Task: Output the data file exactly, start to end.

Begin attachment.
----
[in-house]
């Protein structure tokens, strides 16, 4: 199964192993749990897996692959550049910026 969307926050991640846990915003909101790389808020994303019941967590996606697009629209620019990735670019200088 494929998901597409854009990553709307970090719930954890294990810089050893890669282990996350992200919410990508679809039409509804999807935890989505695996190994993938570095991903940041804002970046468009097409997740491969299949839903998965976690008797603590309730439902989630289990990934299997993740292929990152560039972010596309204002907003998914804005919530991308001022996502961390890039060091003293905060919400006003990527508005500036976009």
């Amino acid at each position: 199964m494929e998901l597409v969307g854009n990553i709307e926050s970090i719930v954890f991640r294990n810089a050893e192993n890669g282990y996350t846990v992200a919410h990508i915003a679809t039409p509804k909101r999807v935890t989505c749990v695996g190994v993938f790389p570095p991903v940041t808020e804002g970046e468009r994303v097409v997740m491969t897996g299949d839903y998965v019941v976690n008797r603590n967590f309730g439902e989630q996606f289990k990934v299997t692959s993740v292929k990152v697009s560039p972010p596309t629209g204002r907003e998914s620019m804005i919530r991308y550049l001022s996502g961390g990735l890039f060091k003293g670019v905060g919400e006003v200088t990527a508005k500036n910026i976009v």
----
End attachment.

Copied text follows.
[in-house]
């Protein structure tokens, strides 16, 4: 199964192993749990897996692959550049910026 969307926050991640846990915003909101790389808020994303019941967590996606697009629209620019990735670019200088 494929998901597409854009990553709307970090719930954890294990810089050893890669282990996350992200919410990508679809039409509804999807935890989505695996190994993938570095991903940041804002970046468009097409997740491969299949839903998965976690008797603590309730439902989630289990990934299997993740292929990152560039972010596309204002907003998914804005919530991308001022996502961390890039060091003293905060919400006003990527508005500036976009």
């Amino acid at each position: 199964m494929e998901l597409v969307g854009n990553i709307e926050s970090i719930v954890f991640r294990n810089a050893e192993n890669g282990y996350t846990v992200a919410h990508i915003a679809t039409p509804k909101r999807v935890t989505c749990v695996g190994v993938f790389p570095p991903v940041t808020e804002g970046e468009r994303v097409v997740m491969t897996g299949d839903y998965v019941v976690n008797r603590n967590f309730g439902e989630q996606f289990k990934v299997t692959s993740v292929k990152v697009s560039p972010p596309t629209g204002r907003e998914s620019m804005i919530r991308y550049l001022s996502g961390g990735l890039f060091k003293g670019v905060g919400e006003v200088t990527a508005k500036n910026i976009v």